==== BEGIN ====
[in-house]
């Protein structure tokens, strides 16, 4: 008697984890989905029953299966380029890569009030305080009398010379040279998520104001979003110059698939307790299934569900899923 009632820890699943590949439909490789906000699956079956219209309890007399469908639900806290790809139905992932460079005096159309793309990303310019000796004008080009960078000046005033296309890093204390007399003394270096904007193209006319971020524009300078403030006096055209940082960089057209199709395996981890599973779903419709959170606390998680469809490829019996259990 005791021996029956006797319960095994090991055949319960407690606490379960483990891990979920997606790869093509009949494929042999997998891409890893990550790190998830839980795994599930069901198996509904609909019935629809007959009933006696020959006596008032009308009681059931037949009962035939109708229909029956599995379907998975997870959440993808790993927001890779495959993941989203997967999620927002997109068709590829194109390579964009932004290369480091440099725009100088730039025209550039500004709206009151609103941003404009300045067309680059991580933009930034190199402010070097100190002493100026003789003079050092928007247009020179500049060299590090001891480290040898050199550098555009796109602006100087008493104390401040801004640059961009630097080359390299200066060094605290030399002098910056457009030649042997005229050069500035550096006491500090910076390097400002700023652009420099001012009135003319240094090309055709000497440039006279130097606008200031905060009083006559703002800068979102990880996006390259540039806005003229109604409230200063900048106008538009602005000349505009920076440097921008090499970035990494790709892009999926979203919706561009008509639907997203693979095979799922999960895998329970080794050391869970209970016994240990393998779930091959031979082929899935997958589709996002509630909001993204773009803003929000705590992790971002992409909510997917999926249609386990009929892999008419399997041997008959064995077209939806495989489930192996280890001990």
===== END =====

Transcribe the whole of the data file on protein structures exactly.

[in-house]
């Protein structure tokens, strides 16, 4: 008697984890989905029953299966380029890569009030305080009398010379040279998520104001979003110059698939307790299934569900899923 009632820890699943590949439909490789906000699956079956219209309890007399469908639900806290790809139905992932460079005096159309793309990303310019000796004008080009960078000046005033296309890093204390007399003394270096904007193209006319971020524009300078403030006096055209940082960089057209199709395996981890599973779903419709959170606390998680469809490829019996259990 005791021996029956006797319960095994090991055949319960407690606490379960483990891990979920997606790869093509009949494929042999997998891409890893990550790190998830839980795994599930069901198996509904609909019935629809007959009933006696020959006596008032009308009681059931037949009962035939109708229909029956599995379907998975997870959440993808790993927001890779495959993941989203997967999620927002997109068709590829194109390579964009932004290369480091440099725009100088730039025209550039500004709206009151609103941003404009300045067309680059991580933009930034190199402010070097100190002493100026003789003079050092928007247009020179500049060299590090001891480290040898050199550098555009796109602006100087008493104390401040801004640059961009630097080359390299200066060094605290030399002098910056457009030649042997005229050069500035550096006491500090910076390097400002700023652009420099001012009135003319240094090309055709000497440039006279130097606008200031905060009083006559703002800068979102990880996006390259540039806005003229109604409230200063900048106008538009602005000349505009920076440097921008090499970035990494790709892009999926979203919706561009008509639907997203693979095979799922999960895998329970080794050391869970209970016994240990393998779930091959031979082929899935997958589709996002509630909001993204773009803003929000705590992790971002992409909510997917999926249609386990009929892999008419399997041997008959064995077209939806495989489930192996280890001990």